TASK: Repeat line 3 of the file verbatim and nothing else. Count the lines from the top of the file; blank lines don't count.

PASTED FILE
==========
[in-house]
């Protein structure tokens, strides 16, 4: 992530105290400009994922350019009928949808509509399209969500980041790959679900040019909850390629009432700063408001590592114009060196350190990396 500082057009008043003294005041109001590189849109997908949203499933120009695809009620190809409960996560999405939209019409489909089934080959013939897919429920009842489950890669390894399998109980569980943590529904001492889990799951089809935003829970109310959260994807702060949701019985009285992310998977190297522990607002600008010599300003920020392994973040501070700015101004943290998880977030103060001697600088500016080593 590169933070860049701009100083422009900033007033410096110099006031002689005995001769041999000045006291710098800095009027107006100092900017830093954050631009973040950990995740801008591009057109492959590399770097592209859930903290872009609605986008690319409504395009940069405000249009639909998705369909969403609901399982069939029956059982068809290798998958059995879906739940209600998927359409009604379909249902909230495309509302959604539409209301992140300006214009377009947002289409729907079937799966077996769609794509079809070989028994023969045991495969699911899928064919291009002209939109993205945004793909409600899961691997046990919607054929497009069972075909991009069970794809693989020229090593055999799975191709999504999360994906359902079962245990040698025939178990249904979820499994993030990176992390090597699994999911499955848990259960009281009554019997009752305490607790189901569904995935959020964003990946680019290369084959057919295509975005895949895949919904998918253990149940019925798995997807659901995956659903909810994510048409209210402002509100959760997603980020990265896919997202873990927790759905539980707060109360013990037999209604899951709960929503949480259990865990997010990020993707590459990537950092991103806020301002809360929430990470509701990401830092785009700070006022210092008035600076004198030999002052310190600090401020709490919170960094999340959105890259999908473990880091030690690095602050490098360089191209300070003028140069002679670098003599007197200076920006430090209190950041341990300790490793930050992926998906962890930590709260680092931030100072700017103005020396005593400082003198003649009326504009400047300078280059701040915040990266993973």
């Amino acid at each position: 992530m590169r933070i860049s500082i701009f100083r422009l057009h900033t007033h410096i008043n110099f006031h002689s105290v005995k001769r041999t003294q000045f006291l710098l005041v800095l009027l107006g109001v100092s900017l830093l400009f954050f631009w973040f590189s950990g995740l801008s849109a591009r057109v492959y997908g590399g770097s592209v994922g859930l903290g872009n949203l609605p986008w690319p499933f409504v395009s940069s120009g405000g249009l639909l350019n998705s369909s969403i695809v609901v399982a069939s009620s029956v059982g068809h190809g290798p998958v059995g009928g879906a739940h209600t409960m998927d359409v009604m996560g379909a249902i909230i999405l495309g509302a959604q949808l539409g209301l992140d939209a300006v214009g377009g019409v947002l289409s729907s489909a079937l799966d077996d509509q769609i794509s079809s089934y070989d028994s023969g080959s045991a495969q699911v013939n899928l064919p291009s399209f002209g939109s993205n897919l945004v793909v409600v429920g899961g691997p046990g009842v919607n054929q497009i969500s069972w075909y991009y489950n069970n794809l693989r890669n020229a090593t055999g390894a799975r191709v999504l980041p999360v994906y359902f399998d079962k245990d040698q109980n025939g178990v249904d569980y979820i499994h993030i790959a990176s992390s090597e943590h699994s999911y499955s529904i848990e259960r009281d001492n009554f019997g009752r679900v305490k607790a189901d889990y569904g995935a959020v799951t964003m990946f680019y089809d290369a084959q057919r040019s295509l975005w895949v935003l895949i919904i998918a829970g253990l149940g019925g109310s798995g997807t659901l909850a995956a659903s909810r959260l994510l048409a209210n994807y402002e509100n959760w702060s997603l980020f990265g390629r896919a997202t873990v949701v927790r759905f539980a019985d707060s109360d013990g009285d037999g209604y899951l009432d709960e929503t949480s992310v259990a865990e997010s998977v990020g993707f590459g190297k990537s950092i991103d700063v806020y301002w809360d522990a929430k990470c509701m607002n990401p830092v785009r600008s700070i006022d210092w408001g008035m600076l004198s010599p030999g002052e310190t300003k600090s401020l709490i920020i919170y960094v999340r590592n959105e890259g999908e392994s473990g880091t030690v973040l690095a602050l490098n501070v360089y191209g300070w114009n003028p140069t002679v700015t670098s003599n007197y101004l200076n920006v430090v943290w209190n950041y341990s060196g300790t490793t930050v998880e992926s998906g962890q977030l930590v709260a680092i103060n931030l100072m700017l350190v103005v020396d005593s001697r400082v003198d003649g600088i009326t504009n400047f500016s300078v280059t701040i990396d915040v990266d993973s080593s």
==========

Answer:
């Amino acid at each position: 992530m590169r933070i860049s500082i701009f100083r422009l057009h900033t007033h410096i008043n110099f006031h002689s105290v005995k001769r041999t003294q000045f006291l710098l005041v800095l009027l107006g109001v100092s900017l830093l400009f954050f631009w973040f590189s950990g995740l801008s849109a591009r057109v492959y997908g590399g770097s592209v994922g859930l903290g872009n949203l609605p986008w690319p499933f409504v395009s940069s120009g405000g249009l639909l350019n998705s369909s969403i695809v609901v399982a069939s009620s029956v059982g068809h190809g290798p998958v059995g009928g879906a739940h209600t409960m998927d359409v009604m996560g379909a249902i909230i999405l495309g509302a959604q949808l539409g209301l992140d939209a300006v214009g377009g019409v947002l289409s729907s489909a079937l799966d077996d509509q769609i794509s079809s089934y070989d028994s023969g080959s045991a495969q699911v013939n899928l064919p291009s399209f002209g939109s993205n897919l945004v793909v409600v429920g899961g691997p046990g009842v919607n054929q497009i969500s069972w075909y991009y489950n069970n794809l693989r890669n020229a090593t055999g390894a799975r191709v999504l980041p999360v994906y359902f399998d079962k245990d040698q109980n025939g178990v249904d569980y979820i499994h993030i790959a990176s992390s090597e943590h699994s999911y499955s529904i848990e259960r009281d001492n009554f019997g009752r679900v305490k607790a189901d889990y569904g995935a959020v799951t964003m990946f680019y089809d290369a084959q057919r040019s295509l975005w895949v935003l895949i919904i998918a829970g253990l149940g019925g109310s798995g997807t659901l909850a995956a659903s909810r959260l994510l048409a209210n994807y402002e509100n959760w702060s997603l980020f990265g390629r896919a997202t873990v949701v927790r759905f539980a019985d707060s109360d013990g009285d037999g209604y899951l009432d709960e929503t949480s992310v259990a865990e997010s998977v990020g993707f590459g190297k990537s950092i991103d700063v806020y301002w809360d522990a929430k990470c509701m607002n990401p830092v785009r600008s700070i006022d210092w408001g008035m600076l004198s010599p030999g002052e310190t300003k600090s401020l709490i920020i919170y960094v999340r590592n959105e890259g999908e392994s473990g880091t030690v973040l690095a602050l490098n501070v360089y191209g300070w114009n003028p140069t002679v700015t670098s003599n007197y101004l200076n920006v430090v943290w209190n950041y341990s060196g300790t490793t930050v998880e992926s998906g962890q977030l930590v709260a680092i103060n931030l100072m700017l350190v103005v020396d005593s001697r400082v003198d003649g600088i009326t504009n400047f500016s300078v280059t701040i990396d915040v990266d993973s080593s």